2.Mn-SOD in the mitochondria.

3.A third extra cellular SOD has recently been described contains copper (Cu-SOD).

MECHANISM OFACTION

Most prevalent of all forms is Cu-Zn SOD. In this 'Cu' is the catalytic metal while 'Zn' helps to maintain the enzyme structure.

The metals bound to SOD catalyze the reaction of

.+

two superoxide [O2 ] molecules with H ions to

form H2O2 and O2. This reaction occurs slowly at pH 7.4.

but SOD accelerate it by 10,000 times, catalase and selenium dependent glutathione peroxidase are responsible for reducing H2O2 to H2O.

Excessive superoxide inhibits glutathione peroxidase and catalase to modulate the equation from H2O2 to H2O. Likewise, increased H2O2 slowly in activates Cu-Zn-SOD. Meanwhile, catalase and glutathione peroxidase, by reducing H2O2, conserve SOD, and SOD by reducing superoxide conserves catalases and glutathione peroxidase. Through this feedback system steady low levels of SOD, gluthione peroxidase, and catalase as well as superoxide and H2O2 are maintained, which keep the entire system in a fully functional state. SOD

.

also exhibits antioxidant activity by reducing O2 that would otherwise lead to the reduction of Fe3+ to Fe2+ and there by promote OH(hydroxyl) ions formation.

When catalase activity is in sufficient to metabolize the H2O2 produced SOD will increase the tissue oxidant activities. Hence, it was found that the antioxidant enzymes function as tightly balanced system, any disruption of this system would lead to promotion of oxidation. (29-35)

 

O2

 

SUPEROXIDE

H2O2

 

 

 

H2O + O2

CATALASE

 

 

 

 

DISMUTASE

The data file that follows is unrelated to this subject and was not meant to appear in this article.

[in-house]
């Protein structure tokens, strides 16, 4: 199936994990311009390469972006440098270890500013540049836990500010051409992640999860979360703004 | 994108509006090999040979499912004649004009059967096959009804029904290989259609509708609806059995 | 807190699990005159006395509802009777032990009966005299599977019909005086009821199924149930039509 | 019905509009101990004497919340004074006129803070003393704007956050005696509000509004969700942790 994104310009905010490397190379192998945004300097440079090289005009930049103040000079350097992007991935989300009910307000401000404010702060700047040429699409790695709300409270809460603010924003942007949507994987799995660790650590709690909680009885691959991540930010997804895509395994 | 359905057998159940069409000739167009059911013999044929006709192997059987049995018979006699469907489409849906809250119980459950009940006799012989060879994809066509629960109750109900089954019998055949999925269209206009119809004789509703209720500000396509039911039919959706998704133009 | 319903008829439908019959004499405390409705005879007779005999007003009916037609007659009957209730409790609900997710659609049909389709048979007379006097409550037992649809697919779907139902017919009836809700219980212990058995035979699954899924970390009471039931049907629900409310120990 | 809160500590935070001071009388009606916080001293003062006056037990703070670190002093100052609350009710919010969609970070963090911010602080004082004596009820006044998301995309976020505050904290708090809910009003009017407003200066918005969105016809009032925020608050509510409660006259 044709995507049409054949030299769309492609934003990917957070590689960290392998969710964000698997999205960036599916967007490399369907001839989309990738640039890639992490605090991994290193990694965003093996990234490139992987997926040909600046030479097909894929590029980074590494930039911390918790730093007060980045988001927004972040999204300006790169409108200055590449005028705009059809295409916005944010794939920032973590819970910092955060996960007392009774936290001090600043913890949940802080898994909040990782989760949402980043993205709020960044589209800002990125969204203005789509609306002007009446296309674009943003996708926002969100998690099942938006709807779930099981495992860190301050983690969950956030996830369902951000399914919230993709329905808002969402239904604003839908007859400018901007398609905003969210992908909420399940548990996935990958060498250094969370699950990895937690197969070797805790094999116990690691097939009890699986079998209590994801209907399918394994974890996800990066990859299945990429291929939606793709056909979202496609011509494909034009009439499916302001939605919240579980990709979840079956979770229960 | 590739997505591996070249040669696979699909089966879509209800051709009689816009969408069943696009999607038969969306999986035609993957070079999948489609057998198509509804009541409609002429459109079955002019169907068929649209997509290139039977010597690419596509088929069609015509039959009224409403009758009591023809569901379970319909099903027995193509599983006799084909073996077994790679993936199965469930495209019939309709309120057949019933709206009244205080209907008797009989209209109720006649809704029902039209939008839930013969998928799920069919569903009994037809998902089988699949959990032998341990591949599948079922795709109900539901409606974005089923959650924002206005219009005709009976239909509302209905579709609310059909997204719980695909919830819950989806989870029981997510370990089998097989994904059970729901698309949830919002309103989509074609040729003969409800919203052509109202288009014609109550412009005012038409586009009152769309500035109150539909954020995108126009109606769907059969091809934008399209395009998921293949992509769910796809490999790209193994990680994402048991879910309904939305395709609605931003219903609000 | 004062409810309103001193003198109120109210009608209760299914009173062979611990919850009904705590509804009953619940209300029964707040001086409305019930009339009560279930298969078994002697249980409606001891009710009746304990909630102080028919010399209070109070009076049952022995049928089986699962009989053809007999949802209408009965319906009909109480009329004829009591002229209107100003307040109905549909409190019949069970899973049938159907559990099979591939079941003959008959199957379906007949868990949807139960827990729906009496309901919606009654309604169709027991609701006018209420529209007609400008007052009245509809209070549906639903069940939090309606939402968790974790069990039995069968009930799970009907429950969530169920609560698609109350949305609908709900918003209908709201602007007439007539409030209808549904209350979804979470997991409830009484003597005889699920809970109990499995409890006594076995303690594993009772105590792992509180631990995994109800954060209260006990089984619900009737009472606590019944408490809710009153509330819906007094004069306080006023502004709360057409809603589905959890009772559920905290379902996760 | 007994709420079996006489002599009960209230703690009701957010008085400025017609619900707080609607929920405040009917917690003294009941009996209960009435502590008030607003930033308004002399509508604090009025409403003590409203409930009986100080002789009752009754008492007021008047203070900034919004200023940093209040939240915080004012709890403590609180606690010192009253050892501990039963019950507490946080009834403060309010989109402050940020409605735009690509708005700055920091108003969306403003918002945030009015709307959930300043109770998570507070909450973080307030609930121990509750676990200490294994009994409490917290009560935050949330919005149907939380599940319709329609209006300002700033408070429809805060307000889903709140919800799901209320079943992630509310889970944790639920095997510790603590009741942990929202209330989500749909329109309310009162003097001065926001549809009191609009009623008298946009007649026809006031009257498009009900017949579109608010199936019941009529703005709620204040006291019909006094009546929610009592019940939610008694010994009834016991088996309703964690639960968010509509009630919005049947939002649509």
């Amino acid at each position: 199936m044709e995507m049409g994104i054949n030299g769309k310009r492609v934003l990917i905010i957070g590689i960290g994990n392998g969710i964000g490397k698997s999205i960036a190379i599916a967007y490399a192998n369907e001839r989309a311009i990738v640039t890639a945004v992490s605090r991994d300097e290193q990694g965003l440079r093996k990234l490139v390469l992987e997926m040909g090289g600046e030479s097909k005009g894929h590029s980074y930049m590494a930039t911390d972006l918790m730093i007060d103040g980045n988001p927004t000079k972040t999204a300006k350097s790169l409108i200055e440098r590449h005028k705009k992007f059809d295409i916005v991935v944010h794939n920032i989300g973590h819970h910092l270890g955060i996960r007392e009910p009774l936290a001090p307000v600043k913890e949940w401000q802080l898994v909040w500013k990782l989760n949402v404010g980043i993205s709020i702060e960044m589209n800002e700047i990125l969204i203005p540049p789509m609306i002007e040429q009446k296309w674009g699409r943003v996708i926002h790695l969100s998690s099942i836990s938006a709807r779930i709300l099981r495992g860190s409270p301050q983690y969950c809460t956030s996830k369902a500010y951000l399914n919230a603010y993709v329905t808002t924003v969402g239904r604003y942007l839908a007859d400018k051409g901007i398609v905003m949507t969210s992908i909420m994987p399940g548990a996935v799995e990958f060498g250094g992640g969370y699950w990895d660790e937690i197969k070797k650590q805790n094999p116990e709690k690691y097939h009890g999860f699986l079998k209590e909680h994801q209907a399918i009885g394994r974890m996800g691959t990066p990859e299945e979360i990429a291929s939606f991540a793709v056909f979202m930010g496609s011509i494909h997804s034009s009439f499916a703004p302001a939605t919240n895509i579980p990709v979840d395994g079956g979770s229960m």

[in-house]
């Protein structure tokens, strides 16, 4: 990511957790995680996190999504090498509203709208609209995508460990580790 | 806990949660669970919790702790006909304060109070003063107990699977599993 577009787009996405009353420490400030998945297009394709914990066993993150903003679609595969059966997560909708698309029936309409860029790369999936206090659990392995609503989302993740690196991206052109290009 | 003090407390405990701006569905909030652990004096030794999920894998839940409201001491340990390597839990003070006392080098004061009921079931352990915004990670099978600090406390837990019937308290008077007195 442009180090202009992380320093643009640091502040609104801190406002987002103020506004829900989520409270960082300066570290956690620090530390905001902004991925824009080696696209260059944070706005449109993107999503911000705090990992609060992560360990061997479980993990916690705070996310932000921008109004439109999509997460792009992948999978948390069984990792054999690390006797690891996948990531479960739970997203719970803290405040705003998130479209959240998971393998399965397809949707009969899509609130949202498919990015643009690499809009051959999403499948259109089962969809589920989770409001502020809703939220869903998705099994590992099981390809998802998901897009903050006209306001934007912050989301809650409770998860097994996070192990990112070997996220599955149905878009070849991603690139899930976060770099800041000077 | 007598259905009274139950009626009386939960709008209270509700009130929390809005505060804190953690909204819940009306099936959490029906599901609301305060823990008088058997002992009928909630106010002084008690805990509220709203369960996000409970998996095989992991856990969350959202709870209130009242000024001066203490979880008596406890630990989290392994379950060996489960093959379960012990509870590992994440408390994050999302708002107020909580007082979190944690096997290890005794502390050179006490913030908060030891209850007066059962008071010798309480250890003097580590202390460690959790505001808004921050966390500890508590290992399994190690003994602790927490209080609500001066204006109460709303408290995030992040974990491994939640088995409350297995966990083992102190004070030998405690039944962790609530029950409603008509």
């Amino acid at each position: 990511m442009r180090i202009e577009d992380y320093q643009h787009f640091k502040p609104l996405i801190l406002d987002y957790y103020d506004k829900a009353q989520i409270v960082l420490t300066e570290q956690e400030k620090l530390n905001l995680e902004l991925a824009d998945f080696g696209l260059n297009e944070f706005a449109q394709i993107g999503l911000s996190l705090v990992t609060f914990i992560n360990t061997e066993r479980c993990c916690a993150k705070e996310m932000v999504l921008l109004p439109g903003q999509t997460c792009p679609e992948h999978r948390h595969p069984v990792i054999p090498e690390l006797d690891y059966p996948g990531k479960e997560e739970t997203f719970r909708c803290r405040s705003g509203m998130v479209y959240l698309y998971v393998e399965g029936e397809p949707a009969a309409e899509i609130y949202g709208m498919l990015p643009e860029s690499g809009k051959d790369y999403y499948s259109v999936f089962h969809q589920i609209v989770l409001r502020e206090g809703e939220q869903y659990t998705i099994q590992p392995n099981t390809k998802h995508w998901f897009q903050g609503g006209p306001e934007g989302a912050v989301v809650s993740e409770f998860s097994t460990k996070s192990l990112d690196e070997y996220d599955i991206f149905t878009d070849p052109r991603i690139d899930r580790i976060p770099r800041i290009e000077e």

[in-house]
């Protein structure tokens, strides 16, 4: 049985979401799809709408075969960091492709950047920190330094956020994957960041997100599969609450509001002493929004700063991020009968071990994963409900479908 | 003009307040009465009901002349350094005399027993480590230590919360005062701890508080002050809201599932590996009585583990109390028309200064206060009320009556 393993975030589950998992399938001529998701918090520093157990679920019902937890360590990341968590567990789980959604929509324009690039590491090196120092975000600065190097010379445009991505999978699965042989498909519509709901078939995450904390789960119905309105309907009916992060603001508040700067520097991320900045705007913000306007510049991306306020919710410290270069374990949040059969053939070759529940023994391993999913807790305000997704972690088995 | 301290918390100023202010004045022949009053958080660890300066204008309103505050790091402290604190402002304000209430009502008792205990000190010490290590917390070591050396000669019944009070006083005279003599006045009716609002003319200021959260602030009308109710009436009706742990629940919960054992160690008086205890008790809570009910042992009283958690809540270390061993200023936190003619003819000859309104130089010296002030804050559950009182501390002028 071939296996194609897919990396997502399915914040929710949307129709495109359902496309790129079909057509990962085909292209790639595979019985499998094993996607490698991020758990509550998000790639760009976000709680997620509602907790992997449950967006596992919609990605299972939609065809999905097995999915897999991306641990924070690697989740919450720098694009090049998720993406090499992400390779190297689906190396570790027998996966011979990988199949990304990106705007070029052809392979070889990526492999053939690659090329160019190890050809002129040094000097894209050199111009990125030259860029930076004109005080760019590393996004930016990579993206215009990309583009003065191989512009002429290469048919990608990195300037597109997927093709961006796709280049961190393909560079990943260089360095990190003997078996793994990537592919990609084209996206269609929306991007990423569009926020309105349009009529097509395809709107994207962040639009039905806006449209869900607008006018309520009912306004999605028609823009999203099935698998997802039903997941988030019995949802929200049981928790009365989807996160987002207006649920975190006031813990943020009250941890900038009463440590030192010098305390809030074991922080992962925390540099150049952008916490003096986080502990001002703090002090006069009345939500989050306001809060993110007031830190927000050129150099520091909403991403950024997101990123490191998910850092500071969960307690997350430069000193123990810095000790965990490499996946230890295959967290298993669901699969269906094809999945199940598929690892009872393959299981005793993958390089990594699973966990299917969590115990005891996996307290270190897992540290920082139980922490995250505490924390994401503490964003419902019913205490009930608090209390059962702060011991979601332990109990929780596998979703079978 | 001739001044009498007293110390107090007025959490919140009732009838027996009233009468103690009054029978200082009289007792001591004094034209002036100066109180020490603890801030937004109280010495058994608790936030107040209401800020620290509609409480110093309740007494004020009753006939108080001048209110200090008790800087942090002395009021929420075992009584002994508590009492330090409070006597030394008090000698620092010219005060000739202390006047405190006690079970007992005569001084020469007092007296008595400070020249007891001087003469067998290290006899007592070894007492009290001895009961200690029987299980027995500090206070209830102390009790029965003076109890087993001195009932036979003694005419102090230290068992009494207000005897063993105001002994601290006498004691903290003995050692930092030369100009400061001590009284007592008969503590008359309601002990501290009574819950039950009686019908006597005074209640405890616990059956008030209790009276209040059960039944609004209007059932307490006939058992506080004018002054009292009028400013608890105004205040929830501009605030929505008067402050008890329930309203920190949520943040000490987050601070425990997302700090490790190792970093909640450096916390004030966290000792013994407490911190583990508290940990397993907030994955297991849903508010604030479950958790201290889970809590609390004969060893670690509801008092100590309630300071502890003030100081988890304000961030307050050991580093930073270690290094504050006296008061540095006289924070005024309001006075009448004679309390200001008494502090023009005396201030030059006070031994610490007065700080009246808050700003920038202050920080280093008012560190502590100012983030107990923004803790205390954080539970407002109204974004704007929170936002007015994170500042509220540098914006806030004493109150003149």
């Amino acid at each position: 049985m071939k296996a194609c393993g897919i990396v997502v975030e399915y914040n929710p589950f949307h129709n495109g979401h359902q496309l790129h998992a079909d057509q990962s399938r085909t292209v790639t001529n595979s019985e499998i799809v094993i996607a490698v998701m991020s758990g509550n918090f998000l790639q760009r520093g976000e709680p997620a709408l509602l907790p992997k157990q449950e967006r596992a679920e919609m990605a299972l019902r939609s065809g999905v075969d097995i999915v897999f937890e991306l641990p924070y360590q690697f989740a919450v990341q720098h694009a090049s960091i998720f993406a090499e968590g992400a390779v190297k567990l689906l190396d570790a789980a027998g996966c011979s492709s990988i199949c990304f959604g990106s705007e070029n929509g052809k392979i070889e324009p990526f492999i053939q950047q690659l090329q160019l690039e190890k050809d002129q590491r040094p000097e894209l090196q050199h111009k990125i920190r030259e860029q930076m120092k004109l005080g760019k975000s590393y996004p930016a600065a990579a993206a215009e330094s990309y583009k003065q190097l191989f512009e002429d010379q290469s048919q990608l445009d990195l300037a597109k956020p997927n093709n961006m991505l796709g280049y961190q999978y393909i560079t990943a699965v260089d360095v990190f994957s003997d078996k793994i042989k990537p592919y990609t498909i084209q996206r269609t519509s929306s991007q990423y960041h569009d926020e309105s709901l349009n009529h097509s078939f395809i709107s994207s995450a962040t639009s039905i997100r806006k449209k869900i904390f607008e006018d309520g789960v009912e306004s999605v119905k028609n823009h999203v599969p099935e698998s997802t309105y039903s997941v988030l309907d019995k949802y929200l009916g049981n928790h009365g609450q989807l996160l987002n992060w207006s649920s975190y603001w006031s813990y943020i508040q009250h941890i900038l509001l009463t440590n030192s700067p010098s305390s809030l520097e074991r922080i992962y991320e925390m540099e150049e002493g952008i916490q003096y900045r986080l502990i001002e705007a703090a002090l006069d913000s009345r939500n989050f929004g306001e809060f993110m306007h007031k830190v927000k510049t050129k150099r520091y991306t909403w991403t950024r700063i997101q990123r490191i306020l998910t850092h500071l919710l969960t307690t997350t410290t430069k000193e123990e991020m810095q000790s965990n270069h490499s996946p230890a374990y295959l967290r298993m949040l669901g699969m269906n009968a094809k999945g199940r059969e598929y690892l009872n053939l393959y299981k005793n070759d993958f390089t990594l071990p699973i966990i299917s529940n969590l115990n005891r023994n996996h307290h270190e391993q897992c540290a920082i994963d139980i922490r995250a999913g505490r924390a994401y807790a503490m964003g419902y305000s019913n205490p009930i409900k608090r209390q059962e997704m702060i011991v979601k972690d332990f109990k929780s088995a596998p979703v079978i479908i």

NADP

 

 

 

2G SH

 

 

 

 

 

 

 

 

 

 

 

 

 

 

 

ROOH

 

 

 

 

 

 

LIPID HY DROPEROXIDE

 

 

 

 

 

 

 

 

 

 

 

 

 

GLUTATHIONE

 

 

GLUTATHIONE

 

 

PEROXIDASE

 

 

 

REDUCTASE

 

 

 

ROH

GSSG

 

 

 

 

NADPH

Corresponding alcohols

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A REVIEW ON ANTIOXIDANTS AND OXIDATIVE STRESS IN TYPE-2 DIABETES MELLITUS

CONCLUSION

Thus the results of clinical trials on T-2DMpatients and for that matter in other diseases such as CVD cancer, aging etc can broadly be divided into four categories: I) beneficial effects II) no effects III) harmful effects and IV) increased mortality. A long drawn study of 23 yr follow up in a cohort in Finland consisting of 2285 men and 2019 women for 4 tocopherols, 4 tocotrienols, 6 carotenoids and ascorbic acid showed that dietary intake of these of antioxidants reduced the risk of T-2DM. Ascorbic acid (500 mg) slightly but non-significantly decreased the risk whereas beta-carotene had no effect. In their final conclusion, they said that neither of these nutrients had any positive or negative effect on the risk of the development of T-2DM. Therefore, despite all the loaded evidence for the involvement of reactive species in the diabetes, the debate continues on three points: a) is it selective in patients or present in all patients but not detectable by available methods, b) is it facultative, that is, it is capable of causing disease but does not necessarily do so in all patients and c) is it obligatory, that is, it universally participates in the genesis of diabetes. Antioxidants have so for not received putative pat in the medicine though FR involvement has lately been given recognition. We would only like to post a caution “Those who fail to read the history are destined to suffer from repetition of the mistakes”. We must therefore tread carefully with accuracy in future.

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How to cite this article : Kumar V.,Abdussalam., A Review On Antioxidants And Oxidative Stress In Type-2 Diabetes Mellitus,

EJMR2017;4(2):137-141.